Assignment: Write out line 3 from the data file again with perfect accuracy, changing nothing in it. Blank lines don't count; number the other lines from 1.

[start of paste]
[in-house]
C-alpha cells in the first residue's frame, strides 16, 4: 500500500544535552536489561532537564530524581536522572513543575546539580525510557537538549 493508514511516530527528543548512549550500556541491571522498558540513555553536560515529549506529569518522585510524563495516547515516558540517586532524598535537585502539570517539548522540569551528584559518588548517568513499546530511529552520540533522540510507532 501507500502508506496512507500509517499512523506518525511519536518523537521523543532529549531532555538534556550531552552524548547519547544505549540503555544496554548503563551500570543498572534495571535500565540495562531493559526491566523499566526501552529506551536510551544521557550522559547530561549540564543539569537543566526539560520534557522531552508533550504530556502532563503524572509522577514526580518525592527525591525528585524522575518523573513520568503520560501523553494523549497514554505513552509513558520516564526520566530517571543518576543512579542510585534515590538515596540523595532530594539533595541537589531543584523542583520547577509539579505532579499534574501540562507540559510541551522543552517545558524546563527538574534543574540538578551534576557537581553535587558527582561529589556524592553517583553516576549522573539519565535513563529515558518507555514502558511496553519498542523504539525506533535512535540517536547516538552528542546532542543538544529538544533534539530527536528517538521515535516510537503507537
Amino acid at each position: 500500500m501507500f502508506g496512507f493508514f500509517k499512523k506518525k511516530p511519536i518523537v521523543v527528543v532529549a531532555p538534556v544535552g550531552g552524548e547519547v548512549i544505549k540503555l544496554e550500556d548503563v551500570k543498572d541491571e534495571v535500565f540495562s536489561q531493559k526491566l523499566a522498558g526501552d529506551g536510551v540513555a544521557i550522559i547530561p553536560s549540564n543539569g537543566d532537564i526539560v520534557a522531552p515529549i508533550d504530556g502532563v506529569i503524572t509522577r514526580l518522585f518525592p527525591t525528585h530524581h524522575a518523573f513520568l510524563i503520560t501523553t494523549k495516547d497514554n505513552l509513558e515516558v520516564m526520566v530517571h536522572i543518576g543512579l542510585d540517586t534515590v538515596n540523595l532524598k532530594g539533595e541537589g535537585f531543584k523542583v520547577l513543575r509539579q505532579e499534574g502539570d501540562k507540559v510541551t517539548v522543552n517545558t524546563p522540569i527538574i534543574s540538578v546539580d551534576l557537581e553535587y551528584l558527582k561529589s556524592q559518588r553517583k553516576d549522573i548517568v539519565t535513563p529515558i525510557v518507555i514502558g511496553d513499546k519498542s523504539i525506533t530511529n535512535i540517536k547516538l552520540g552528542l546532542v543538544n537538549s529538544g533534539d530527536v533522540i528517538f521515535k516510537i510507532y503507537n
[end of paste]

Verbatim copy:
Amino acid at each position: 500500500m501507500f502508506g496512507f493508514f500509517k499512523k506518525k511516530p511519536i518523537v521523543v527528543v532529549a531532555p538534556v544535552g550531552g552524548e547519547v548512549i544505549k540503555l544496554e550500556d548503563v551500570k543498572d541491571e534495571v535500565f540495562s536489561q531493559k526491566l523499566a522498558g526501552d529506551g536510551v540513555a544521557i550522559i547530561p553536560s549540564n543539569g537543566d532537564i526539560v520534557a522531552p515529549i508533550d504530556g502532563v506529569i503524572t509522577r514526580l518522585f518525592p527525591t525528585h530524581h524522575a518523573f513520568l510524563i503520560t501523553t494523549k495516547d497514554n505513552l509513558e515516558v520516564m526520566v530517571h536522572i543518576g543512579l542510585d540517586t534515590v538515596n540523595l532524598k532530594g539533595e541537589g535537585f531543584k523542583v520547577l513543575r509539579q505532579e499534574g502539570d501540562k507540559v510541551t517539548v522543552n517545558t524546563p522540569i527538574i534543574s540538578v546539580d551534576l557537581e553535587y551528584l558527582k561529589s556524592q559518588r553517583k553516576d549522573i548517568v539519565t535513563p529515558i525510557v518507555i514502558g511496553d513499546k519498542s523504539i525506533t530511529n535512535i540517536k547516538l552520540g552528542l546532542v543538544n537538549s529538544g533534539d530527536v533522540i528517538f521515535k516510537i510507532y503507537n